Help Yourself to Opportunity
Dr. Tina B. Tessina, a counseling psychologist and author of “The Unofficial Guide to Dating Again,” published by Wiley, sees the Internet as a chance to take advantage of blogging and chat rooms.
“Yahoo Personals promoted my dating book well, since I answered questions for their readers. Blogging can be another way to get to readers and give them a little slice of what you have to offer,” says Tessina. “Chat rooms are also seen as the virtual book tour—it’s nice not to have to be constantly on the road to promote your books and still find a way to let readers know you’re there. It also allows you to better understand your audience for the next book.”
One area where Tessina feels publishers and authors are lacking—whether online or off—is communicating on the best ideas for promoting a particular book. “No one knows the self-help audience better than the author, and you still get the feeling publishers just want to do it their way and not listen to an author’s input. They’d be better off working together, if only because the author[s] may be more enthusiastic about promotion if they have some say in [the book’s] direction.”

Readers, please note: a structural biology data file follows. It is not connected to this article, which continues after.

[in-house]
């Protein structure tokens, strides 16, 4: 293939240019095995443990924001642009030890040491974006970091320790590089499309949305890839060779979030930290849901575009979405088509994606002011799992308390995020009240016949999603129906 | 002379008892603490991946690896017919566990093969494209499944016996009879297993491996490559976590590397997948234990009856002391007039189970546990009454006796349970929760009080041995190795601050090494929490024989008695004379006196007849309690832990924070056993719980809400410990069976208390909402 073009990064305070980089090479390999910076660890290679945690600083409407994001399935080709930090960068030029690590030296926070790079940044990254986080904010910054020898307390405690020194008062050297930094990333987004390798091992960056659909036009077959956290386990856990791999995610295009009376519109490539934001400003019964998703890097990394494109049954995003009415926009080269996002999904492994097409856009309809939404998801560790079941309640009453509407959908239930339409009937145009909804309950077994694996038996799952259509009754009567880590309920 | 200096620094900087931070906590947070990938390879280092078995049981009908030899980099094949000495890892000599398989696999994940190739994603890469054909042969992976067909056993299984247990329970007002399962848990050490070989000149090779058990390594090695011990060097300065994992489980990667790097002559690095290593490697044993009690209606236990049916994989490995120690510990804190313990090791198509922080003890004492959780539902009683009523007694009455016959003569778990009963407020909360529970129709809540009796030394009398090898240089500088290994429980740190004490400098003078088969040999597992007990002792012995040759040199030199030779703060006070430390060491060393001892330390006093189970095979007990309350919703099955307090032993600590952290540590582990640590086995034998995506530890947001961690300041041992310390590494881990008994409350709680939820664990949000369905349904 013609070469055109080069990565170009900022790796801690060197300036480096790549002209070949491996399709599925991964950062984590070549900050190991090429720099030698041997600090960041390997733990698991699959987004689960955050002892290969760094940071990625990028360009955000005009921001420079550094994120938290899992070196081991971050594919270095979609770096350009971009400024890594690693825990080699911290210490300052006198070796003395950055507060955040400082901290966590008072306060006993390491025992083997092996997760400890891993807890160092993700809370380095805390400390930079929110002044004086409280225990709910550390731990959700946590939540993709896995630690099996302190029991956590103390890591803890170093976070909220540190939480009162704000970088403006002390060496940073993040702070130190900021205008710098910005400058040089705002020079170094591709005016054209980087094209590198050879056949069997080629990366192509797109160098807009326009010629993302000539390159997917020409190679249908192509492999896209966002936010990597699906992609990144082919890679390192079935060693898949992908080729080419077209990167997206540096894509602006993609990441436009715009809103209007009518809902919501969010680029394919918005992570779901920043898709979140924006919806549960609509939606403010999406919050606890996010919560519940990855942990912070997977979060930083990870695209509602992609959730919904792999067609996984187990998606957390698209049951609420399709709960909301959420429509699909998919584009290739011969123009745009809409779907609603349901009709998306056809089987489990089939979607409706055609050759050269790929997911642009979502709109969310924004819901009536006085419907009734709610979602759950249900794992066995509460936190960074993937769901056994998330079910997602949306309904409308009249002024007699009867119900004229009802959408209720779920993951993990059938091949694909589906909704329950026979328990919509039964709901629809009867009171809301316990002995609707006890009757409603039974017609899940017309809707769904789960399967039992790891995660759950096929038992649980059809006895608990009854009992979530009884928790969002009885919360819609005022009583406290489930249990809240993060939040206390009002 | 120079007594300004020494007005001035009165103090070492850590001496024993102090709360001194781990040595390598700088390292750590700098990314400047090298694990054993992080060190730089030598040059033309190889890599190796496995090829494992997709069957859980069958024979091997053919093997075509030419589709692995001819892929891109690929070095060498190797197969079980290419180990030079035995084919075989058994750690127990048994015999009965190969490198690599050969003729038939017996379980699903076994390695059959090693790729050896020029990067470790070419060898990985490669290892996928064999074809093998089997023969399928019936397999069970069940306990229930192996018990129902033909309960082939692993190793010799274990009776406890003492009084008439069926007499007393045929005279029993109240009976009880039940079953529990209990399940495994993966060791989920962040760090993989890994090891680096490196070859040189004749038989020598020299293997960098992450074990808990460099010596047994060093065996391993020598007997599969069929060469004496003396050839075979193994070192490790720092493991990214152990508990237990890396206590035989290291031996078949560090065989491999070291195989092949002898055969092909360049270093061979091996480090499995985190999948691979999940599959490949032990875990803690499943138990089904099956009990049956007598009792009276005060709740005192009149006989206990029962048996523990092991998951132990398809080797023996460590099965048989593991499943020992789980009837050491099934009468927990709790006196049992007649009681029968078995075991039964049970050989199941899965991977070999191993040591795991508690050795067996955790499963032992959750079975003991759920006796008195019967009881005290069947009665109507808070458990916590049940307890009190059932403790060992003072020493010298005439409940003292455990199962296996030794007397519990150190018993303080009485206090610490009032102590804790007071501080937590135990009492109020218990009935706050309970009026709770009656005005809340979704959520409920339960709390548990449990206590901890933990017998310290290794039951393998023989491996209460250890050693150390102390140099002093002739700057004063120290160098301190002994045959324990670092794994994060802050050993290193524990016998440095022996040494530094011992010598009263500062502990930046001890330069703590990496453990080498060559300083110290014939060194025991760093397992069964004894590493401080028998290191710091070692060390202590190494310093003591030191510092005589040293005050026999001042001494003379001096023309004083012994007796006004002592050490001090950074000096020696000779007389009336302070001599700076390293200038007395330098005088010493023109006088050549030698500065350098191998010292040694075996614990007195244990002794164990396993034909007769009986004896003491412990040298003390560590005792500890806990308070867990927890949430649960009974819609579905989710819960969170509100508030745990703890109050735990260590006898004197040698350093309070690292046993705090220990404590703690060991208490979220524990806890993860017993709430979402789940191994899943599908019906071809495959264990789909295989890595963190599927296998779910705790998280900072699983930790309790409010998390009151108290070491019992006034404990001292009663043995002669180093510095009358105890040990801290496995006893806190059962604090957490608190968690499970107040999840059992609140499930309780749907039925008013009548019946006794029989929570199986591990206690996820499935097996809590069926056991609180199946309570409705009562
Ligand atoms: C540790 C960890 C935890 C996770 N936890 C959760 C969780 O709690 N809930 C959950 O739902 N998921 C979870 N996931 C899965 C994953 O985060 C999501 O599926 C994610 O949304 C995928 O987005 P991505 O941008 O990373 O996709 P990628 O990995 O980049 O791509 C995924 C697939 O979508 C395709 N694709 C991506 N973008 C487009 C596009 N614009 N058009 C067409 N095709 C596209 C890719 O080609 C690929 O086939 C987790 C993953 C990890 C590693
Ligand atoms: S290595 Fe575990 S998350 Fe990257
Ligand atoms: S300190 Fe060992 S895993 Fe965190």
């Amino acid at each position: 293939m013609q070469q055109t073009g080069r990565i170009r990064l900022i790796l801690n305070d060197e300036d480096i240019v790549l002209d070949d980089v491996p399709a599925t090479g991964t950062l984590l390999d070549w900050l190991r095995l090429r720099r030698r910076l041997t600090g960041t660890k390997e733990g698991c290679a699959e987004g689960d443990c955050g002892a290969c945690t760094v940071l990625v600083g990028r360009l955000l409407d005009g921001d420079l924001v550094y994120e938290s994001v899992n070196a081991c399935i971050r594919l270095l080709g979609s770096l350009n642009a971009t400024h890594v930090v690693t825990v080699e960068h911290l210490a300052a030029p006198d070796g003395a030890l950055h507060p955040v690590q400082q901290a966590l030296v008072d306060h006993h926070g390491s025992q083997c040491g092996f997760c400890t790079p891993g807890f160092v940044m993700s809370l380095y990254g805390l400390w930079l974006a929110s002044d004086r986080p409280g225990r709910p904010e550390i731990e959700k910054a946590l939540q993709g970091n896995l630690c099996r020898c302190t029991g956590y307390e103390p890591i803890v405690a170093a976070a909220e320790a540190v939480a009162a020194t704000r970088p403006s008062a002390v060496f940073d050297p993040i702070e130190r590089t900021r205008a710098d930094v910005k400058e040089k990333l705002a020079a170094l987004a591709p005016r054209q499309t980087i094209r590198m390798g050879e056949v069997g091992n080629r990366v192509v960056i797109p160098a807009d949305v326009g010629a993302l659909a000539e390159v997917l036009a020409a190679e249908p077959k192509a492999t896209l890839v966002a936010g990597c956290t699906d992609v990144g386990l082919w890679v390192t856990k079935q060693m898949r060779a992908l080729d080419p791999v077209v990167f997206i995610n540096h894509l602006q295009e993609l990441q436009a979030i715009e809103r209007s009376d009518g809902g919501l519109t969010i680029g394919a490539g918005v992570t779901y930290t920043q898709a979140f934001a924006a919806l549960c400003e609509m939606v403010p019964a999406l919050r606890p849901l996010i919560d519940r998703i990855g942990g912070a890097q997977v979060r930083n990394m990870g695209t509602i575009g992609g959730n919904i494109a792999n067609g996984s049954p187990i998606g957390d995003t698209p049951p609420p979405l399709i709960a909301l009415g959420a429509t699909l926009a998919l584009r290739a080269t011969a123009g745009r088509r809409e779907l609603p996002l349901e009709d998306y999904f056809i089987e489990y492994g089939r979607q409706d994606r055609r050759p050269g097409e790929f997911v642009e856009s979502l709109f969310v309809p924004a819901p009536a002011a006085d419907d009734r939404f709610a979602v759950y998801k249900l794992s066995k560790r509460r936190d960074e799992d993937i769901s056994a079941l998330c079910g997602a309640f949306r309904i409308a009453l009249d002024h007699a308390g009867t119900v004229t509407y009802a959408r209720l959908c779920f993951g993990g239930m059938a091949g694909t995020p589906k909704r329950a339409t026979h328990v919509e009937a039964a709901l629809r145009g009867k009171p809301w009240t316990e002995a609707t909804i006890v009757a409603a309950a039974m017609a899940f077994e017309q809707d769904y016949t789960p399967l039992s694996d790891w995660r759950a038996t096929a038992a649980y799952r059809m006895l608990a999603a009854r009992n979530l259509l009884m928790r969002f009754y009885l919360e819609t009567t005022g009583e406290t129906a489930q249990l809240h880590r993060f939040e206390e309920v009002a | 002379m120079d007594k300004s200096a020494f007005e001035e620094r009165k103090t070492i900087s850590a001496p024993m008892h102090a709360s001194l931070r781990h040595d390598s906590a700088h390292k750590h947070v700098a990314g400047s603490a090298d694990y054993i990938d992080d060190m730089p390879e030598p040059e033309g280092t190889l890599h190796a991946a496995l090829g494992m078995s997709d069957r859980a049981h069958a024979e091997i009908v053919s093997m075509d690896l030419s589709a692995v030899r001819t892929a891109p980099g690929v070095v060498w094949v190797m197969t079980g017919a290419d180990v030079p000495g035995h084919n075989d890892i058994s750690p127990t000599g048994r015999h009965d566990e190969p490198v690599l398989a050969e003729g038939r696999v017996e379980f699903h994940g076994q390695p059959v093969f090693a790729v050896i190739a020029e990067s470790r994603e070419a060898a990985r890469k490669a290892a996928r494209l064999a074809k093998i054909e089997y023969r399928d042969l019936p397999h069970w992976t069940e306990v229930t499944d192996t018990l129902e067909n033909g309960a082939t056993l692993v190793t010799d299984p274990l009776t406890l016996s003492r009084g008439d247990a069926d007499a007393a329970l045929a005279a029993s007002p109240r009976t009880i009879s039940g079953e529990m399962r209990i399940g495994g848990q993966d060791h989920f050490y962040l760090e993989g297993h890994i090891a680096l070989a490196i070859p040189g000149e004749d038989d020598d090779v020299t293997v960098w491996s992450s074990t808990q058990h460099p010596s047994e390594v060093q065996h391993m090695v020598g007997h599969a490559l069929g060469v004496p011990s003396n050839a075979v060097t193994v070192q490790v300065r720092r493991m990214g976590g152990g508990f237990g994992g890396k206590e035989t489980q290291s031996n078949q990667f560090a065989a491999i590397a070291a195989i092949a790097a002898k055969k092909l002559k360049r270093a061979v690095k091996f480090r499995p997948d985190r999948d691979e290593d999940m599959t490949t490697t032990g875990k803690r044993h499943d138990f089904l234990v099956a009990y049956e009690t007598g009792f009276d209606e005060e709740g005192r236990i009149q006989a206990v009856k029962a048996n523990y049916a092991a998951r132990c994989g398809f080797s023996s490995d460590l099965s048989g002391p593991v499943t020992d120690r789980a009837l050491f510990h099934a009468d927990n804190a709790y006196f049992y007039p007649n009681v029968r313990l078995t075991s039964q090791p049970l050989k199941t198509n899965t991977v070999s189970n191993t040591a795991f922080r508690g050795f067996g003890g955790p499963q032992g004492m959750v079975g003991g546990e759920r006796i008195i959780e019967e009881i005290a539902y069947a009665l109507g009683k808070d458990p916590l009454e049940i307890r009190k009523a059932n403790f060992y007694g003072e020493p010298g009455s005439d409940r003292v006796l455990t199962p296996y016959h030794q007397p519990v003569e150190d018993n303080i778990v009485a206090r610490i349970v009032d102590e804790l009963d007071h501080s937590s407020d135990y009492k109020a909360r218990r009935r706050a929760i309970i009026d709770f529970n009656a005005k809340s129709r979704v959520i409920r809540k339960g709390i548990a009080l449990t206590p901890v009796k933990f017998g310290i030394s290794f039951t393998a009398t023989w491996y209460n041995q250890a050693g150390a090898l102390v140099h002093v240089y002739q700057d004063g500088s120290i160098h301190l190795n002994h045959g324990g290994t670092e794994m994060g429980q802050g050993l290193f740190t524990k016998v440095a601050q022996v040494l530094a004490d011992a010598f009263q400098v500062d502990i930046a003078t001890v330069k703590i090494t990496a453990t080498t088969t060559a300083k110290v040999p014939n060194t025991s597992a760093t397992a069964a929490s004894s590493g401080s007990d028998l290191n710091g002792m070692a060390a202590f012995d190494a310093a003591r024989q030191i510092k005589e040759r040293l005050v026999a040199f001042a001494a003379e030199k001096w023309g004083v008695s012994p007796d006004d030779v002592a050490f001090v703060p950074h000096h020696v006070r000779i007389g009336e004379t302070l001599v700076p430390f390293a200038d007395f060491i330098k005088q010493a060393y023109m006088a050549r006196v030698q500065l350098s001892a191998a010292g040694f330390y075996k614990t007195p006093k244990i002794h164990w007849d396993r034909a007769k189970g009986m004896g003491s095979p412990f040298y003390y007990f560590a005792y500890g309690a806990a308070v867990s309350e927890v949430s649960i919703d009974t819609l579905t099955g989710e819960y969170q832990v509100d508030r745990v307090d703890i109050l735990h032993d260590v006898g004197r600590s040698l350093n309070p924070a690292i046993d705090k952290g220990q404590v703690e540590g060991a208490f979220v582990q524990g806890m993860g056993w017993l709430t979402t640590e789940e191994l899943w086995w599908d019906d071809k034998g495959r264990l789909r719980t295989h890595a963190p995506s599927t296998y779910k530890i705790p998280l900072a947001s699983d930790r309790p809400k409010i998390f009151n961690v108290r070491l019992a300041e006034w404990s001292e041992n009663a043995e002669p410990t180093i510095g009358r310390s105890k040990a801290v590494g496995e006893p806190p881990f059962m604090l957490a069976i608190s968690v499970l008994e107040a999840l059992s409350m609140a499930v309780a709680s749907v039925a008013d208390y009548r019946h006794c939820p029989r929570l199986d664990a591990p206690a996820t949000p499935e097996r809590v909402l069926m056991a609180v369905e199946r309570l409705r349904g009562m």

Down The Road
Though the outlook seems fairly positive for self-help books, it’s clear there are challenges coming in the next few years. As online communities continue to grow, people are increasingly able to compare personal experiences and information to solve their own problems.
Take, for example, Yahoo Answers. Although, with queries such as “Who has better answers for Yahoo questions—guys or girls?” found within its pages, the self-help industry still has a leg up when it comes to providing reputable, credible sources.
Regardless, publishers must be ready to contend with the watered-down advice readers are willing to settle for, especially when it’s free.